What you need to know:
- The government cannot dare lift some of the restrictions.
- On Saturday, President Uhuru Kenyatta made an extensive tour of development projects in Mombasa.
It’s great that the Covid-9 curve seems to be flattening. That, obviously, has influenced the government decision to have schools reopen from next month after they were forced to close in mid March.
Already, some of the stringent measures put in place to contain the spread of the virus have been progressively relaxed.
However, we are not out of the woods yet. Covid-19 has not been conquered. It is still a malevolent presence in our midst and could bounce back with vengeance if we foolishly stop observing the common-sense measures that keep it at bay.
Face masks, hand hygiene, avoiding crowded places and observation of social distance remains imperative if we are to protect ourselves from catching the virus and minimise the risk of infecting others. That is why, even as containment measures are relaxed, some necessary curbs to check infections must remain in place.
The government cannot dare lift some of the restrictions. Those functions and events allowed to resume are only those than can strictly adhere to restrictions on numbers and ensure observance of protocols on social distance and human contact.
Comply with guidelines
Our noisy, rowdy and ungovernable political rallies, processions and feasts obviously cannot, by any stretch of imagination, be expected to comply with the guidelines. Pick any newspaper over the past week and you will be forgiven for concluding that some absolute ruler has declared miraculous victory in the fight against corona — as has our neighbour, President Pombe Magufuli in Tanzania .
On Saturday, for instance, President Uhuru Kenyatta made an extensive tour of development projects in Mombasa. The dignitaries on the presidential entourage might have been safe in their supposedly secure antiseptic bubble but the teeming masses for whom there was no pretense at observing or enforcing health guidelines might as well have been immersed in a coronavirus Petri dish.
The same scenario applied the following day, when his deputy, Dr William Ruto, took his 2022 presidential campaign rally to Africa Inland Church, Ziwani, in Nairobi.
He then drove through the excited crowds in the populous Gikomba area and, from his car he couldn’t, like any politician, resist the hands thrust his way. The first bumps thrust the DP right in the middle of the coronavirus Petri dish.
I fear for Dr Ruto. He didn’t have a mask over his mouth and nose and ignored the basic precaution against shaking hands. One might argue that a fist bump isn’t a handshake but it amounts to exactly the same thing as it involved a part of the hand that one will, unconsciously, wipe the mouth or face with.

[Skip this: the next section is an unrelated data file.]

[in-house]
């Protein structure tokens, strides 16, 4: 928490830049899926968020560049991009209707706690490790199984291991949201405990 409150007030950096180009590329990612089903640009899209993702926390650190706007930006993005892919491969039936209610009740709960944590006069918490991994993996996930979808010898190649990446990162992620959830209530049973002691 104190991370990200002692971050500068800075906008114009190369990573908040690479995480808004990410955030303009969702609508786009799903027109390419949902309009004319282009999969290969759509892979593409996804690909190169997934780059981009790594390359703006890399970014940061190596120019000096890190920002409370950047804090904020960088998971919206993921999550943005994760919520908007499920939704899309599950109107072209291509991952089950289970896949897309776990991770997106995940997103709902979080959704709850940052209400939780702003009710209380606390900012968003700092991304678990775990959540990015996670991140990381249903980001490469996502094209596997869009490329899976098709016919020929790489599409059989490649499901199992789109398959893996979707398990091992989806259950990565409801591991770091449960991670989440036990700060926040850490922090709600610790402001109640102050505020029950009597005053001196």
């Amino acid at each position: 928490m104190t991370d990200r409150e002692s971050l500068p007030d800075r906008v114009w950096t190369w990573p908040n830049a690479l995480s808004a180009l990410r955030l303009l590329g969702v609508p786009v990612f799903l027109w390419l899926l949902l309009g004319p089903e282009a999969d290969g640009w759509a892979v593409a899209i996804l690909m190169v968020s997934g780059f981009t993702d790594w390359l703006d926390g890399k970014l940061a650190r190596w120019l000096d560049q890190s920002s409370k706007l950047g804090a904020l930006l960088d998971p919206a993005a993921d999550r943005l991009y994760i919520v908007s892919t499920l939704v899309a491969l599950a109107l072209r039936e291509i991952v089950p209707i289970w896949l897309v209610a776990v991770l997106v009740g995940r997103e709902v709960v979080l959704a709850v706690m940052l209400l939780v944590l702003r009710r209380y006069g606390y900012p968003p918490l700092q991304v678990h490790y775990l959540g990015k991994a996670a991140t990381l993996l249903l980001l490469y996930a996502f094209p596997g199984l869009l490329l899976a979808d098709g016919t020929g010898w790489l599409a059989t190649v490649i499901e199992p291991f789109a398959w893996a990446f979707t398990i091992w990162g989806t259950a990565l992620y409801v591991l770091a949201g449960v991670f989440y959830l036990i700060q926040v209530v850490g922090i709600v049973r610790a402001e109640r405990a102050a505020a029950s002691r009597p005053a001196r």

Covid-9 precautions advise that if you must physically greet another, it should be with the elbows rather than fists, palms, the back of the hand, hugs or kisses. Or better still, just do the ‘namaste’.
We also witnessed Dr Ruto’s arch-rival, former Prime Minister Raila Odinga, continue a series of engagements in Kisumu, meeting ODM party delegates a day after travelling from Bomet County, where he had attended a function hosted by Kenya National Union of Teachers (Knut) Secretary-General Wilson Sossion. Those were other coronavirus culture, placing at risk all present, from the gawkers to the high and mighty.
Former Vice-President Musalia Mudavadi wasn’t to be left out of the campaign roadshows. The Amani National Congress leader came visiting to affirm in Kajiado County that his 2022 presidential bid was still on. In the county famous for succulent goat, Mr Mudavadi engaged in the obligatory ‘meating’ amongst crowds that, as elsewhere, did little to conform to the personal hygiene guidelines designed to keep Madamme Corona in check. I hope he didn’t ingest more than the juicy roast ribs.
Building Bridges Initiative
Mr Odinga’s Building Bridges Initiative ‘Nobody can stop reggae’ campaigns are cranking up to resume at full throttle. Dr Ruto’s ‘Tangatanga’ presidential campaign events will be countering the BBI head-on. Mr Mudavadi and other declared and potential presidential candidates will not want to be buried in the dust.
The legal notices banning such public gatherings have not been repealed. Those public rallies are, therefore, illegal.
More than the illegality, it will be extremely irresponsible of the convenors, who know full well they immerse thousands of innocents in the coronavirus cooking pot.
Inspector-General of Police Hillary Mutyambai has been in criminal dereliction of duty for allowing these gatherings, and for exercising extremely partisan application of the law when deciding to disperse some of them. The IG must now rise to the occasion, assert his independence from political influence, and apply the law without fear or favour.
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